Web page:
Cadila Healthcare Ltd., one of two Indian drugmakers racing to develop an indigenous Covid-19 vaccine, is in talks with potential partners to ramp up production capacity if its candidate passes human clinical trials.
The Ahmedabad-based firm is looking to hire contract manufacturers for an additional 50 million to 70 million doses of its plasmid DNA vaccine, on top of the 100 million that will come from its own capacity, according to Managing Director Sharvil Patel. He declined to name the companies and the amount Cadila has invested in developing the vaccine.
“We’re just waiting for phase II to push that part of the process,” Patel, the 42-year-old, third-generation head of family-owned Cadila, said in a phone interview. “We have a lot of interest from people who want to use it for other countries and we will license it out for other markets and countries so we can have more manufacturing beyond India.”
Obtaining and delivering a safe vaccine is a major priority for Prime Minister Narendra Modi in a nation with the world’s largest number of infections after the U.S. While a government-backed scientific panel last week predicted that the South Asian country is past the peak of infections and may contain the spread by February, many are concerned of further spikes as a festival season commences ahead of densely populated north India’s cold and polluted winter.
Cadila, which also produces coronavirus treatments such as remdesivir, is among a number of Indian companies holding vaccine trials.
While Cadila’s plasmid DNA candidate doesn’t use an infectious agent, like other vaccines, and instead introduces the DNA sequence encoding the antigen, the other tests being done are for traditional delivery methods.
The Serum Institute of India Pvt., the world’s largest vaccine manufacturer, is conducting tests for the candidate developed by Oxford University. Dr Reddy’s Laboratories Ltd. plans to distribute the Russian vaccine in India after conducting final-stage human trials and receiving regulatory approval.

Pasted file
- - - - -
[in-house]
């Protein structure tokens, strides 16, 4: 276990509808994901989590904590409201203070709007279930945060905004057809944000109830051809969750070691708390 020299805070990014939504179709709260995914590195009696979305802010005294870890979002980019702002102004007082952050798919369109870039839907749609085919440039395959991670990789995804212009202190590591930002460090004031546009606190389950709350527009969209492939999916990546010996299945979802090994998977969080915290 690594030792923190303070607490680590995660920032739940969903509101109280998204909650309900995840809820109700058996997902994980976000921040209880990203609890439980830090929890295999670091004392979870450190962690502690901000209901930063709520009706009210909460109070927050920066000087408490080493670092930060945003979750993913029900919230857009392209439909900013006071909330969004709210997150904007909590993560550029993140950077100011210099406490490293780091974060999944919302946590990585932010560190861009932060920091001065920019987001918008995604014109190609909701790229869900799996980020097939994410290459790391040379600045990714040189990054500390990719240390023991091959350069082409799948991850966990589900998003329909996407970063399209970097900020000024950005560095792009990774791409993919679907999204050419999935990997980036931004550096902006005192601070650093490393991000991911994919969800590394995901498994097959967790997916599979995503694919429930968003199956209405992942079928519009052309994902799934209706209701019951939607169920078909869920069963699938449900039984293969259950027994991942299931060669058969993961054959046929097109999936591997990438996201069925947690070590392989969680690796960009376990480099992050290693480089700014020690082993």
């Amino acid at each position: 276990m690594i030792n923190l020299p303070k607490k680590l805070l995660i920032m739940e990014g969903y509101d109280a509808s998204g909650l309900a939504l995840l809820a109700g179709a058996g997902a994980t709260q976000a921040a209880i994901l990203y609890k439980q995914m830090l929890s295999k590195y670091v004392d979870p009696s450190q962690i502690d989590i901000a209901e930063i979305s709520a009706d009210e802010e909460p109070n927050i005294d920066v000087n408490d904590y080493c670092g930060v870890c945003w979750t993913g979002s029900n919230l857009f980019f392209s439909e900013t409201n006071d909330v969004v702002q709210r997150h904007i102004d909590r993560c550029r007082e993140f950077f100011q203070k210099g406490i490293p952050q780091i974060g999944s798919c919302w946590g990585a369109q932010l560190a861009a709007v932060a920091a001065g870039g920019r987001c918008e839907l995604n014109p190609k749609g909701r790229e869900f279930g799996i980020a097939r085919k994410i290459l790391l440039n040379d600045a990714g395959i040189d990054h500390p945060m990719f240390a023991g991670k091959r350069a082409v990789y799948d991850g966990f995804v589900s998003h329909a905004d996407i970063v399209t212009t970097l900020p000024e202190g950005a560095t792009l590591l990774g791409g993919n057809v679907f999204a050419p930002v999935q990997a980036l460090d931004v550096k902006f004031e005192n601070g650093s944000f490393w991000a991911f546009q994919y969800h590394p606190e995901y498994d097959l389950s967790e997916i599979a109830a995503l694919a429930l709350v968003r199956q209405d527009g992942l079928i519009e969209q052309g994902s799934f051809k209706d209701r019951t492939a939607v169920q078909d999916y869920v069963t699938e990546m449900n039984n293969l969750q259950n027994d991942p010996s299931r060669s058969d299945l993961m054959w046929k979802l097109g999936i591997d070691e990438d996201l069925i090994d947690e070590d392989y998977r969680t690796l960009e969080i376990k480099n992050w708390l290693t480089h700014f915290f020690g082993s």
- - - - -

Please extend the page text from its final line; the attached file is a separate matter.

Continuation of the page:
Both Cadila and Bharat Biotech International Ltd., the other Indian drugmaker developing its own indigenous vaccine, are currently conducting second-phase human trial stages. By the end of November, Patel expects to see data from the tests that have enrolled more than 1,000 people.
If the results are promising, Cadila will begin recruitment in December of more than 30,000 people for final-stage trials. Patel said that process will likely take two to three months and that he doesn’t expect many delays from Indian regulators.
“The regulators themselves are working faster, which is a good thing,” Patel said.
The government has also set aside about Rs 50,000 crore to vaccinate the world’s second-most populous country, according to people with knowledge of the matter.
Adar Poonawalla, the head of the Serum Institute, has predicted India would need about Rs 80,000 crore to procure and inoculate people across the nation. Apart from buying the treatment, industry executives and experts have also voiced concern over India’s ability to store and transport vaccines across the vast country of about 1.3 billion people.
Patel declined to comment on whether he thought Rs 50,000 crore would suffice, but said he wasn’t worried about potential delivery and cold-chain storage bottlenecks given that vaccine supply will initially be restricted to priority areas and those at high risk.
“It should be manageable,” he said, noting that Cadila’s shots will have low cold-chain storage requirements making them easier to transport. “It’s going to be a couple of years process,” Patel said. “Once it becomes open markets, then we have to see whether it can reach every nook and cranny of every part of the country.”